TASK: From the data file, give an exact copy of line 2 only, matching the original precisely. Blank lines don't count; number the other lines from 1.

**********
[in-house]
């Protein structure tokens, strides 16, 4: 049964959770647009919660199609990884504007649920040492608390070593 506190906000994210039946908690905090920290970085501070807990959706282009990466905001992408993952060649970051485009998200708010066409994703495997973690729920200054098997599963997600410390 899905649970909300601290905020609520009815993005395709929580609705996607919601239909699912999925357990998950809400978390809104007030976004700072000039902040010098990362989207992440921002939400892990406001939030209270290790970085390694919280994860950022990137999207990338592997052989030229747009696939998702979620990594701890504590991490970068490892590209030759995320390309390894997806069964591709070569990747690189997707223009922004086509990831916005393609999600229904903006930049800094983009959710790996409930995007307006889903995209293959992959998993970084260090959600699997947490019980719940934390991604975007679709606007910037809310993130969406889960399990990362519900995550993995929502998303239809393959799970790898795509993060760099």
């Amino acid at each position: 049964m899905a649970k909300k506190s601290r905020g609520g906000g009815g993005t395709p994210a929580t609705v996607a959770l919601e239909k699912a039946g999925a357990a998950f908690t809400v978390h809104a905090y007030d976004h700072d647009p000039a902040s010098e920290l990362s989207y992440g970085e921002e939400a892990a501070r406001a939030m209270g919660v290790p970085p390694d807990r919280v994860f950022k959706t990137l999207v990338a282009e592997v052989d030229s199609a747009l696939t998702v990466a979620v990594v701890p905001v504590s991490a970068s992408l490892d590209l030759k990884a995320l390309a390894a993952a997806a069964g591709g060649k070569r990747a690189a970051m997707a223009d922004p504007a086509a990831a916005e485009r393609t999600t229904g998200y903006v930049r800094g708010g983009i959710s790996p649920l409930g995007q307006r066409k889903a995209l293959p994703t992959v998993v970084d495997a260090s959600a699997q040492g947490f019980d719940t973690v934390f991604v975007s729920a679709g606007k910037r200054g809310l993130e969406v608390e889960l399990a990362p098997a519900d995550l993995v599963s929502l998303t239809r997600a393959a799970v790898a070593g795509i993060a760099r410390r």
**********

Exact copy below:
């Protein structure tokens, strides 16, 4: 049964959770647009919660199609990884504007649920040492608390070593 506190906000994210039946908690905090920290970085501070807990959706282009990466905001992408993952060649970051485009998200708010066409994703495997973690729920200054098997599963997600410390 899905649970909300601290905020609520009815993005395709929580609705996607919601239909699912999925357990998950809400978390809104007030976004700072000039902040010098990362989207992440921002939400892990406001939030209270290790970085390694919280994860950022990137999207990338592997052989030229747009696939998702979620990594701890504590991490970068490892590209030759995320390309390894997806069964591709070569990747690189997707223009922004086509990831916005393609999600229904903006930049800094983009959710790996409930995007307006889903995209293959992959998993970084260090959600699997947490019980719940934390991604975007679709606007910037809310993130969406889960399990990362519900995550993995929502998303239809393959799970790898795509993060760099």